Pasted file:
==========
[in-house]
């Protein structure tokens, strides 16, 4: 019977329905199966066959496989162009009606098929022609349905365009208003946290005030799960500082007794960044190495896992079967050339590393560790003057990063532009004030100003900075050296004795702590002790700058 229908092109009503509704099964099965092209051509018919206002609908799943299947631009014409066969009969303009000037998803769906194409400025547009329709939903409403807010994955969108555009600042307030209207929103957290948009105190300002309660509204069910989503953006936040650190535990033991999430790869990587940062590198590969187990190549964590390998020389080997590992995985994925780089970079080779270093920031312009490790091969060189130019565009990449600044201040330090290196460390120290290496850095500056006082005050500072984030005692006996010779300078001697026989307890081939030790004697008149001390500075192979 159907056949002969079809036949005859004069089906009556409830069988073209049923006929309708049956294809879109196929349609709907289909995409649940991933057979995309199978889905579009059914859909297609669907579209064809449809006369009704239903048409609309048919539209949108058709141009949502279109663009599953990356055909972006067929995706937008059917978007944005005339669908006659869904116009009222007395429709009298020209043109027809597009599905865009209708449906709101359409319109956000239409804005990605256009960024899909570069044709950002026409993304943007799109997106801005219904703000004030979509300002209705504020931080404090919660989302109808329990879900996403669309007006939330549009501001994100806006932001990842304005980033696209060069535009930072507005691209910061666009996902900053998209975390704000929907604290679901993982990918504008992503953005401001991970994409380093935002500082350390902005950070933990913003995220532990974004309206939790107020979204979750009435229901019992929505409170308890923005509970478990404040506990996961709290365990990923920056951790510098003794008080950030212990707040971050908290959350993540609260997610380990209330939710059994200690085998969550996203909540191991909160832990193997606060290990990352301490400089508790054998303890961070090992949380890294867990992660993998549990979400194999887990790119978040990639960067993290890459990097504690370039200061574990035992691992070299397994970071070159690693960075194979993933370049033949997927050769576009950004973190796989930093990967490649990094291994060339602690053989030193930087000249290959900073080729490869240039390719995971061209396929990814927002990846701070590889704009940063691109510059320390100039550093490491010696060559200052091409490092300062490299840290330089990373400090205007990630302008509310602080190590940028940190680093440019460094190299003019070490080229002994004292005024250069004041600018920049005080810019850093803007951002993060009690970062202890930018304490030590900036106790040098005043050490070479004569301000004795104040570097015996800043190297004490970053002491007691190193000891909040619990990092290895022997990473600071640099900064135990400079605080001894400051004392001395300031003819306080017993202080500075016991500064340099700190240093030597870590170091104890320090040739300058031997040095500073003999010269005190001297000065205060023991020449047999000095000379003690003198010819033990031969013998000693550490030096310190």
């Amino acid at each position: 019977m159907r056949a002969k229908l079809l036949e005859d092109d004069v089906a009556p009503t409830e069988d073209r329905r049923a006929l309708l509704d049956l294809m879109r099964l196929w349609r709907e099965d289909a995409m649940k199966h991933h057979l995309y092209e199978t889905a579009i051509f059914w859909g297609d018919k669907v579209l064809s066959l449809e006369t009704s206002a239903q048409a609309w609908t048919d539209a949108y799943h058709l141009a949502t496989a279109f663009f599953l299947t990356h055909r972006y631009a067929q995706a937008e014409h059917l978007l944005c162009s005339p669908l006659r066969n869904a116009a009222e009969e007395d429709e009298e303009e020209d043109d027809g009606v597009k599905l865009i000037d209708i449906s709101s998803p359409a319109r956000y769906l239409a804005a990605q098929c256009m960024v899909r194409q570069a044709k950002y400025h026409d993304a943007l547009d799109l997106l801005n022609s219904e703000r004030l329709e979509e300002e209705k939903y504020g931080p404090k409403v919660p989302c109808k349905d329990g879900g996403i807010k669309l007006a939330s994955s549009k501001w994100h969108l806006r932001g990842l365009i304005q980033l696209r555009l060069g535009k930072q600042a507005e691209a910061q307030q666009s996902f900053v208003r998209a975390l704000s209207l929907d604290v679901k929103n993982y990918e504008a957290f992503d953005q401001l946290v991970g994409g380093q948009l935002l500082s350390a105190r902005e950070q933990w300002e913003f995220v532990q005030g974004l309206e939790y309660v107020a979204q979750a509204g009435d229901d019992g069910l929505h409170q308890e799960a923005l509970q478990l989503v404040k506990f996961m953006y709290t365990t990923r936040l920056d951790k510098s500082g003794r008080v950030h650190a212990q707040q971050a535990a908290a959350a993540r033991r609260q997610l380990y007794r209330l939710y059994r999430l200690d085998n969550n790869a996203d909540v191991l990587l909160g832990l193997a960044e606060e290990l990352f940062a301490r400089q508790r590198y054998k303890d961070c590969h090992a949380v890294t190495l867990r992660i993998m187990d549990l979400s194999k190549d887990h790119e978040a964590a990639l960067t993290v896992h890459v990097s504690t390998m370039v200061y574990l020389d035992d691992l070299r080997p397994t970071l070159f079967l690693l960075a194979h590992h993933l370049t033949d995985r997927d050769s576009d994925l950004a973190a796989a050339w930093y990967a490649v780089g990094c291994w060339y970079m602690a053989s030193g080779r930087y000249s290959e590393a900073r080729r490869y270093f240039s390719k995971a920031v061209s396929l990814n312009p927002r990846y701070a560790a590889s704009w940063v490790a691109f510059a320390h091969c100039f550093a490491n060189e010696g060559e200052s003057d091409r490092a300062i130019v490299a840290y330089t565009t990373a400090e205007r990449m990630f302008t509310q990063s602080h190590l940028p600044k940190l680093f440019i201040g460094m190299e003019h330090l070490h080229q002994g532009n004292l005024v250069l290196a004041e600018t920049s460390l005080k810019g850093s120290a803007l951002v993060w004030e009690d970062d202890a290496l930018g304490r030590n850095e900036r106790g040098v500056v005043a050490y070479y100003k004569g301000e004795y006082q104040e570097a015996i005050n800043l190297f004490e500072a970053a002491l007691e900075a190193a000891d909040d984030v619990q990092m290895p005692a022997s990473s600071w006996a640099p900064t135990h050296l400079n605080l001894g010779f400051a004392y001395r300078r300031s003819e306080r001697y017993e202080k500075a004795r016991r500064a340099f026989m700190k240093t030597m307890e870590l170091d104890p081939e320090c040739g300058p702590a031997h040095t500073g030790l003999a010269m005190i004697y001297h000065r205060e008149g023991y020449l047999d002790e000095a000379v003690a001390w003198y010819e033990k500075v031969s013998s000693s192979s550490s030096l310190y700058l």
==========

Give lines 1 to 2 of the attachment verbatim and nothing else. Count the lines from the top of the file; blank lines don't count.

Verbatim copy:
[in-house]
């Protein structure tokens, strides 16, 4: 019977329905199966066959496989162009009606098929022609349905365009208003946290005030799960500082007794960044190495896992079967050339590393560790003057990063532009004030100003900075050296004795702590002790700058 229908092109009503509704099964099965092209051509018919206002609908799943299947631009014409066969009969303009000037998803769906194409400025547009329709939903409403807010994955969108555009600042307030209207929103957290948009105190300002309660509204069910989503953006936040650190535990033991999430790869990587940062590198590969187990190549964590390998020389080997590992995985994925780089970079080779270093920031312009490790091969060189130019565009990449600044201040330090290196460390120290290496850095500056006082005050500072984030005692006996010779300078001697026989307890081939030790004697008149001390500075192979 159907056949002969079809036949005859004069089906009556409830069988073209049923006929309708049956294809879109196929349609709907289909995409649940991933057979995309199978889905579009059914859909297609669907579209064809449809006369009704239903048409609309048919539209949108058709141009949502279109663009599953990356055909972006067929995706937008059917978007944005005339669908006659869904116009009222007395429709009298020209043109027809597009599905865009209708449906709101359409319109956000239409804005990605256009960024899909570069044709950002026409993304943007799109997106801005219904703000004030979509300002209705504020931080404090919660989302109808329990879900996403669309007006939330549009501001994100806006932001990842304005980033696209060069535009930072507005691209910061666009996902900053998209975390704000929907604290679901993982990918504008992503953005401001991970994409380093935002500082350390902005950070933990913003995220532990974004309206939790107020979204979750009435229901019992929505409170308890923005509970478990404040506990996961709290365990990923920056951790510098003794008080950030212990707040971050908290959350993540609260997610380990209330939710059994200690085998969550996203909540191991909160832990193997606060290990990352301490400089508790054998303890961070090992949380890294867990992660993998549990979400194999887990790119978040990639960067993290890459990097504690370039200061574990035992691992070299397994970071070159690693960075194979993933370049033949997927050769576009950004973190796989930093990967490649990094291994060339602690053989030193930087000249290959900073080729490869240039390719995971061209396929990814927002990846701070590889704009940063691109510059320390100039550093490491010696060559200052091409490092300062490299840290330089990373400090205007990630302008509310602080190590940028940190680093440019460094190299003019070490080229002994004292005024250069004041600018920049005080810019850093803007951002993060009690970062202890930018304490030590900036106790040098005043050490070479004569301000004795104040570097015996800043190297004490970053002491007691190193000891909040619990990092290895022997990473600071640099900064135990400079605080001894400051004392001395300031003819306080017993202080500075016991500064340099700190240093030597870590170091104890320090040739300058031997040095500073003999010269005190001297000065205060023991020449047999000095000379003690003198010819033990031969013998000693550490030096310190």